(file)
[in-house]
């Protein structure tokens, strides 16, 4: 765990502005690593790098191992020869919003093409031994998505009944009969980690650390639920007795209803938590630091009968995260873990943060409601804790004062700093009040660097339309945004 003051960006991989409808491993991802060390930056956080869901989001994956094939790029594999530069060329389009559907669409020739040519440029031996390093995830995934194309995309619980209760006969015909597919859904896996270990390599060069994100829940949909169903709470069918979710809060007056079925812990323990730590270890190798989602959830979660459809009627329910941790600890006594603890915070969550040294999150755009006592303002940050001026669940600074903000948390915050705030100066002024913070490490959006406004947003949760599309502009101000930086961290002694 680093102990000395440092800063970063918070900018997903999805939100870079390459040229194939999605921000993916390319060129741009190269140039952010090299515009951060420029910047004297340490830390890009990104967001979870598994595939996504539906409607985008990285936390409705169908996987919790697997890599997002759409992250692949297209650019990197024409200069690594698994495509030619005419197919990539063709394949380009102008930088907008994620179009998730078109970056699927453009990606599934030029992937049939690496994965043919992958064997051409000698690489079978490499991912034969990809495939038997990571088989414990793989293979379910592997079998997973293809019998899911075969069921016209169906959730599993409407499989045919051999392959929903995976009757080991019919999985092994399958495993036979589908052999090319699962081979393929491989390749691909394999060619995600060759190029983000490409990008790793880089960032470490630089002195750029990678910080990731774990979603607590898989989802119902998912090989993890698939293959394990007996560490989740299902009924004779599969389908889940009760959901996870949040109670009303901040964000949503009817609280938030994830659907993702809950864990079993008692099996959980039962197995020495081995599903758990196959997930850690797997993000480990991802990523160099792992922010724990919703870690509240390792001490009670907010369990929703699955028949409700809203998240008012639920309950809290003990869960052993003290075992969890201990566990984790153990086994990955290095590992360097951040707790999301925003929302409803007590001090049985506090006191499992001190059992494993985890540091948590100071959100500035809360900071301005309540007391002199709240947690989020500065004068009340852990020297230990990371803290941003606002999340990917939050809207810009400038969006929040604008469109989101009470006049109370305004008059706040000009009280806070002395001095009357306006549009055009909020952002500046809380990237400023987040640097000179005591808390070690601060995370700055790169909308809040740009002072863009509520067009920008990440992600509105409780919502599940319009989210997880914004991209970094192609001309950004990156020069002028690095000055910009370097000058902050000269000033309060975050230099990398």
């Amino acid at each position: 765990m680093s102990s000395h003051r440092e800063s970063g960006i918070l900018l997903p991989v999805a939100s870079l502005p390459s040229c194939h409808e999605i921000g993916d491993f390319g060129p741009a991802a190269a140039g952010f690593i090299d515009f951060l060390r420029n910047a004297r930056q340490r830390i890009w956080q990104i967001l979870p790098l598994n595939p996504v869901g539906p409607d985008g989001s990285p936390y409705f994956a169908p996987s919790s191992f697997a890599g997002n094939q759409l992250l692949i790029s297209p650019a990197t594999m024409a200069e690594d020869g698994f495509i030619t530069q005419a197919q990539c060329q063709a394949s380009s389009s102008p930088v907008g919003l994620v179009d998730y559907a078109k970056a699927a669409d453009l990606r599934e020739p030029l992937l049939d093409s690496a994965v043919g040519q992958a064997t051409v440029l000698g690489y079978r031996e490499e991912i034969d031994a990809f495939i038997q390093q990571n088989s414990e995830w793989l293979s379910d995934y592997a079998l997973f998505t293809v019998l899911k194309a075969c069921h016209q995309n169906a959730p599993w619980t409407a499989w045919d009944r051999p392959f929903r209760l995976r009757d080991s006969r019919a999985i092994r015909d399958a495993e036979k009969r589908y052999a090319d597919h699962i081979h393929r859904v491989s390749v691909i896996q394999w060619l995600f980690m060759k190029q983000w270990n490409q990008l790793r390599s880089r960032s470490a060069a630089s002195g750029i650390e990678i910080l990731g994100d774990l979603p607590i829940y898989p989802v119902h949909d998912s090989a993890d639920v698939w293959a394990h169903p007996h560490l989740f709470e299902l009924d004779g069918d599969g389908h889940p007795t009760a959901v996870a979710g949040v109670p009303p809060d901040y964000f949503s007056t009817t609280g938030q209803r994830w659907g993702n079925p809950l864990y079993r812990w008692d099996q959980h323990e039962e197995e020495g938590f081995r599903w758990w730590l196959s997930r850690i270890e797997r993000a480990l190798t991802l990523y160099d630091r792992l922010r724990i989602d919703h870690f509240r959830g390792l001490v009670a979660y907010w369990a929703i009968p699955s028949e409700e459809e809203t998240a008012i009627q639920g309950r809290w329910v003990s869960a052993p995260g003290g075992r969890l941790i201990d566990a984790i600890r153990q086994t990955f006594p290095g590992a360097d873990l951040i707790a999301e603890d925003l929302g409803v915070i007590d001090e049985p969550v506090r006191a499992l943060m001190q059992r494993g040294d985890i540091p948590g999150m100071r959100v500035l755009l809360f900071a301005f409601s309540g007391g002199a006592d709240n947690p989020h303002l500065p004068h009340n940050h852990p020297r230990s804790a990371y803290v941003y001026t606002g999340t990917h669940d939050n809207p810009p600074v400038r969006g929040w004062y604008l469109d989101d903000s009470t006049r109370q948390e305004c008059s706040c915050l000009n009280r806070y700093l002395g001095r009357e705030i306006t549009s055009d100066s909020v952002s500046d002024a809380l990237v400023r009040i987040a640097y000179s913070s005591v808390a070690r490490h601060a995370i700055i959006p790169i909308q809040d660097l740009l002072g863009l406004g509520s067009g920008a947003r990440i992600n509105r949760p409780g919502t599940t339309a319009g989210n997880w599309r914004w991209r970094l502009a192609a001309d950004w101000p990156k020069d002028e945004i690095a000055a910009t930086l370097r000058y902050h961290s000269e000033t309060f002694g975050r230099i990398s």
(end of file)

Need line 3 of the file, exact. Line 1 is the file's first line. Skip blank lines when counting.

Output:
């Amino acid at each position: 765990m680093s102990s000395h003051r440092e800063s970063g960006i918070l900018l997903p991989v999805a939100s870079l502005p390459s040229c194939h409808e999605i921000g993916d491993f390319g060129p741009a991802a190269a140039g952010f690593i090299d515009f951060l060390r420029n910047a004297r930056q340490r830390i890009w956080q990104i967001l979870p790098l598994n595939p996504v869901g539906p409607d985008g989001s990285p936390y409705f994956a169908p996987s919790s191992f697997a890599g997002n094939q759409l992250l692949i790029s297209p650019a990197t594999m024409a200069e690594d020869g698994f495509i030619t530069q005419a197919q990539c060329q063709a394949s380009s389009s102008p930088v907008g919003l994620v179009d998730y559907a078109k970056a699927a669409d453009l990606r599934e020739p030029l992937l049939d093409s690496a994965v043919g040519q992958a064997t051409v440029l000698g690489y079978r031996e490499e991912i034969d031994a990809f495939i038997q390093q990571n088989s414990e995830w793989l293979s379910d995934y592997a079998l997973f998505t293809v019998l899911k194309a075969c069921h016209q995309n169906a959730p599993w619980t409407a499989w045919d009944r051999p392959f929903r209760l995976r009757d080991s006969r019919a999985i092994r015909d399958a495993e036979k009969r589908y052999a090319d597919h699962i081979h393929r859904v491989s390749v691909i896996q394999w060619l995600f980690m060759k190029q983000w270990n490409q990008l790793r390599s880089r960032s470490a060069a630089s002195g750029i650390e990678i910080l990731g994100d774990l979603p607590i829940y898989p989802v119902h949909d998912s090989a993890d639920v698939w293959a394990h169903p007996h560490l989740f709470e299902l009924d004779g069918d599969g389908h889940p007795t009760a959901v996870a979710g949040v109670p009303p809060d901040y964000f949503s007056t009817t609280g938030q209803r994830w659907g993702n079925p809950l864990y079993r812990w008692d099996q959980h323990e039962e197995e020495g938590f081995r599903w758990w730590l196959s997930r850690i270890e797997r993000a480990l190798t991802l990523y160099d630091r792992l922010r724990i989602d919703h870690f509240r959830g390792l001490v009670a979660y907010w369990a929703i009968p699955s028949e409700e459809e809203t998240a008012i009627q639920g309950r809290w329910v003990s869960a052993p995260g003290g075992r969890l941790i201990d566990a984790i600890r153990q086994t990955f006594p290095g590992a360097d873990l951040i707790a999301e603890d925003l929302g409803v915070i007590d001090e049985p969550v506090r006191a499992l943060m001190q059992r494993g040294d985890i540091p948590g999150m100071r959100v500035l755009l809360f900071a301005f409601s309540g007391g002199a006592d709240n947690p989020h303002l500065p004068h009340n940050h852990p020297r230990s804790a990371y803290v941003y001026t606002g999340t990917h669940d939050n809207p810009p600074v400038r969006g929040w004062y604008l469109d989101d903000s009470t006049r109370q948390e305004c008059s706040c915050l000009n009280r806070y700093l002395g001095r009357e705030i306006t549009s055009d100066s909020v952002s500046d002024a809380l990237v400023r009040i987040a640097y000179s913070s005591v808390a070690r490490h601060a995370i700055i959006p790169i909308q809040d660097l740009l002072g863009l406004g509520s067009g920008a947003r990440i992600n509105r949760p409780g919502t599940t339309a319009g989210n997880w599309r914004w991209r970094l502009a192609a001309d950004w101000p990156k020069d002028e945004i690095a000055a910009t930086l370097r000058y902050h961290s000269e000033t309060f002694g975050r230099i990398s």